1999 team remains in class by itself
Former University of Virginia soccer player Julia Roberts was on a treadmill a few days ago when she began watching “The 99ers,” an ESPN documentary tracking the United States’s magical run to win the 1999Women’s World Cup.
Roberts recalled the excitement surrounding that World Cup, which was played in the United States when she was 8 years old.
For the final match between the United States and China, Roberts went with her parents to a Bethesda restaurant. The name of the place escapes her, but she does remember wearing her USA jersey and her face covered in red, white and blue paint.
Roberts also can’t forget the celebration that erupted following the Americans’ victory on penalty kicks.
“It was crazy. I remember just the whole restaurant, people who didn’t even come to watch the game, were getting involved,” said Roberts, 24, a former midfielder for the Washington Spirit of the professional National Women’s Soccer League. “I remember out in the streets people were celebrating how big of a deal that it was that we had just won the World Cup. I remember being excited but thinking how surprised I was to see that everyone else was excited.”
The 1999 World Cup often is regarded as the peak of women’s soccer in the United States, the support for the national team unmatched since. But some who witnessed the magic as little girls
in 1999 feel the following remains alive and well among the younger generation of athletes watching Team USA chase the 2015 World Cup in Canada.
On Friday night in Ottawa, the Americans advanced to the tournament’s semifinals with a 1- 0 victory over China, their old rival from 1999.
Leading up to the final match 16 years ago, which was played at the Rose Bowl in Pasadena, Calif., before more than 90,000 people, Roberts attended a group stage game between Brazil and Germany at Jack Kent Cooke Stadium, now FedEx Field, in Landover.
Also there that day was future University of Maryland defender Kayla Clarke, who missed few World Cup games that summer, especially when the Americans played.
“We would have team viewing parties,” Clarke said. “I think some of them were at my house. The whole team would come over, we would watch them on TV and try to talk about, ‘Oh, what are they doing that’s good? What are they doing that’s good?’ Keep in mind, we were 7 years old, but we thought we were hot shots.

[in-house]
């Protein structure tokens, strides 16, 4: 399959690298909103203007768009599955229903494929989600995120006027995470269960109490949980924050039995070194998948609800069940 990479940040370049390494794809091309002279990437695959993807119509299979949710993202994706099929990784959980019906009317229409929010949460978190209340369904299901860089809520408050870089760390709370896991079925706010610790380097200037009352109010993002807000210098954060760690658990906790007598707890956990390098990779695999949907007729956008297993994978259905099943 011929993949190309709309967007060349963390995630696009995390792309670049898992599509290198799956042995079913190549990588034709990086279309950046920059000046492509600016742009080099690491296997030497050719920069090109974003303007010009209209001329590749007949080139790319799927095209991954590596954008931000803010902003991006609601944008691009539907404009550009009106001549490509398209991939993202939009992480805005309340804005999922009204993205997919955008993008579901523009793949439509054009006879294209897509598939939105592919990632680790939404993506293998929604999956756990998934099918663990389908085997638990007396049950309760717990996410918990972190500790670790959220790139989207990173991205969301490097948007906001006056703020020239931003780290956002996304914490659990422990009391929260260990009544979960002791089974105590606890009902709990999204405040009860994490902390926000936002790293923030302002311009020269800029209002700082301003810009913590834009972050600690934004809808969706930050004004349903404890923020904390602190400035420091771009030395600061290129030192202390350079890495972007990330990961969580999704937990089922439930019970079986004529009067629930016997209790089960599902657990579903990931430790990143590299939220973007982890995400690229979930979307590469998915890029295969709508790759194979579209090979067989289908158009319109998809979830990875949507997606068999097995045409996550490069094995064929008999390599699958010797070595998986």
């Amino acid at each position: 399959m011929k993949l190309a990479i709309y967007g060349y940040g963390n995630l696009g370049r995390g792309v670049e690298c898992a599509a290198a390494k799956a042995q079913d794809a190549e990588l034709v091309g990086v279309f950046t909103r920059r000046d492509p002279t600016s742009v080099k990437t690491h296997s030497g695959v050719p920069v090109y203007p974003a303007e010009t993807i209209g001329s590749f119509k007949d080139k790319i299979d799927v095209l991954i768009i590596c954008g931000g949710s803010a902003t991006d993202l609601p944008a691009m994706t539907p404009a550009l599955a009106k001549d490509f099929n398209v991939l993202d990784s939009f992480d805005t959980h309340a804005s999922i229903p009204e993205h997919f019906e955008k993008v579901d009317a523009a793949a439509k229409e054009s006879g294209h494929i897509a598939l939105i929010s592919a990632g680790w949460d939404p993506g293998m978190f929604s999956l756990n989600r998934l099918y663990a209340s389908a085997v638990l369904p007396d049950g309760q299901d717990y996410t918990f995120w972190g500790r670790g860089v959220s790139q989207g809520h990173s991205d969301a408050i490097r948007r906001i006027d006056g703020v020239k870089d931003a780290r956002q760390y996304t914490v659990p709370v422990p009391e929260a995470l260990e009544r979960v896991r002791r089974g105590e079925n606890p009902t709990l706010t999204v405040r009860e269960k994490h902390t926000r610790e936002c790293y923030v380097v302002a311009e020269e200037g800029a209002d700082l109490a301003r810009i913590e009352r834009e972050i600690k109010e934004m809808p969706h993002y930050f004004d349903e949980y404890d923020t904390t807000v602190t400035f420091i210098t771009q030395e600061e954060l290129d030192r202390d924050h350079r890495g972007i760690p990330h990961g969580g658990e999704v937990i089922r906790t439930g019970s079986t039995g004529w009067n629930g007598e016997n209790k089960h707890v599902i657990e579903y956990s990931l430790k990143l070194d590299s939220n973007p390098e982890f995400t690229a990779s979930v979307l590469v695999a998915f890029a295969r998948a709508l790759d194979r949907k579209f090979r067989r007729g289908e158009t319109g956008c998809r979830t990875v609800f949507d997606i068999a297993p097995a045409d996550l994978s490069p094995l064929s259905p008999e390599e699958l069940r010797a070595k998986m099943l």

“I mean, I rocked my U.S. jersey probably for like that whole year.”
For Caroline Miller, a standout at Walter Johnson High and Roberts’s teammate at U-Va. from 2009 to 2012, nothing beats the memory of Brandi Chastain’s iconic celebration after she connected on the gamewinning penalty kick to win the title.
“Brandi Chastain taking her shirt off. That will forever be what comes to mind when I think of the ’99 World Cup,” Miller said. “I think for me, like for every other young girl at the time, that team made it the dream: to be on that team, to play on that level, and to one day be in that situation.”
Holly King, a midfielder for the Colorado Pride of the developmental W-League and the head coach of the Heritage High girls’ varsity soccer team in Leesburg, said her players have tuned in to every U.S. match.
“If anything, I would probably say that more people are watching this World Cup than the 1999World Cup just because I do think the sport has grown in popularity since then,” said Clarke, a fifth-grade teacher at Travilah Elementary in Montgomery County.
She’s partially right. The United States’s 1- 0 win over Nigeria in its final group match on June 16 yielded the thirdlargest audience all time for a Women’s World Cup match, drawing an average of 5 million viewers.
With nearly 18 million viewers, the 1999 World Cup final holds the record. Second on the list with 13.5 million viewers is the final of the 2011 World Cup in Germany.
At the time, that game, which the United States lost to Japan in penalty kicks after a 2-2 draw in regulation, set a Twitter record with 7,196 tweets per second.
“I think the 1999 team sparked the movement to want to watch the games, to want to be there,” Miller said. “I feel like even more kids these days are watching and dreaming of being like Alex Morgan now. A lot of it has to do with social media and how easily all this stuff is accessible to these kids.”
As the U.S. women seek their first World Cup title since 1999, Roberts — who works as an administrator in the youth development program for Major League Soccer’s Seattle Sounders— can’t help but let her mind wander to Michelle Akers, Mia Hamm, Chastain and the rest of the 99ers.
She knows there will probably never be another 1999 but has faith that this year’s team can be pretty darn close.
“The ’99 team was just a really unique group of individuals that just wanted to win no matter what. They wanted to win for each other, and they really bonded together,” she said.
“I think there’s just times when you have really special teams like that and it’s hard to replicate. But I think, for sure, this team right now can definitely do it.”
Much like 1999, attendance has been strong for the U.S. women’s team in the 2015 tournament.